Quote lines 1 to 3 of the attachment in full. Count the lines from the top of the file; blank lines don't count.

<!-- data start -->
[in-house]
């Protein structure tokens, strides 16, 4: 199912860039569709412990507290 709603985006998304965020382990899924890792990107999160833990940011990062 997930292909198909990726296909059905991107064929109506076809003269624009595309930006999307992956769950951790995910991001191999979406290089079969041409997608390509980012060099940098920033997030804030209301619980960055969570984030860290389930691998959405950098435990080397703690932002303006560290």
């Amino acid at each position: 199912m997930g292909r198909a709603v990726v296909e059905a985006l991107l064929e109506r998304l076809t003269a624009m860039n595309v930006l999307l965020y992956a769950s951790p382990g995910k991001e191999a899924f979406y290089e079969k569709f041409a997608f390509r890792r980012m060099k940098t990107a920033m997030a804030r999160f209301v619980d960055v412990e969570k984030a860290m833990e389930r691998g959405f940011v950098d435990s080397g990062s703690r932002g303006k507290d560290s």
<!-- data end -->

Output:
[in-house]
């Protein structure tokens, strides 16, 4: 199912860039569709412990507290 709603985006998304965020382990899924890792990107999160833990940011990062 997930292909198909990726296909059905991107064929109506076809003269624009595309930006999307992956769950951790995910991001191999979406290089079969041409997608390509980012060099940098920033997030804030209301619980960055969570984030860290389930691998959405950098435990080397703690932002303006560290």
């Amino acid at each position: 199912m997930g292909r198909a709603v990726v296909e059905a985006l991107l064929e109506r998304l076809t003269a624009m860039n595309v930006l999307l965020y992956a769950s951790p382990g995910k991001e191999a899924f979406y290089e079969k569709f041409a997608f390509r890792r980012m060099k940098t990107a920033m997030a804030r999160f209301v619980d960055v412990e969570k984030a860290m833990e389930r691998g959405f940011v950098d435990s080397g990062s703690r932002g303006k507290d560290s």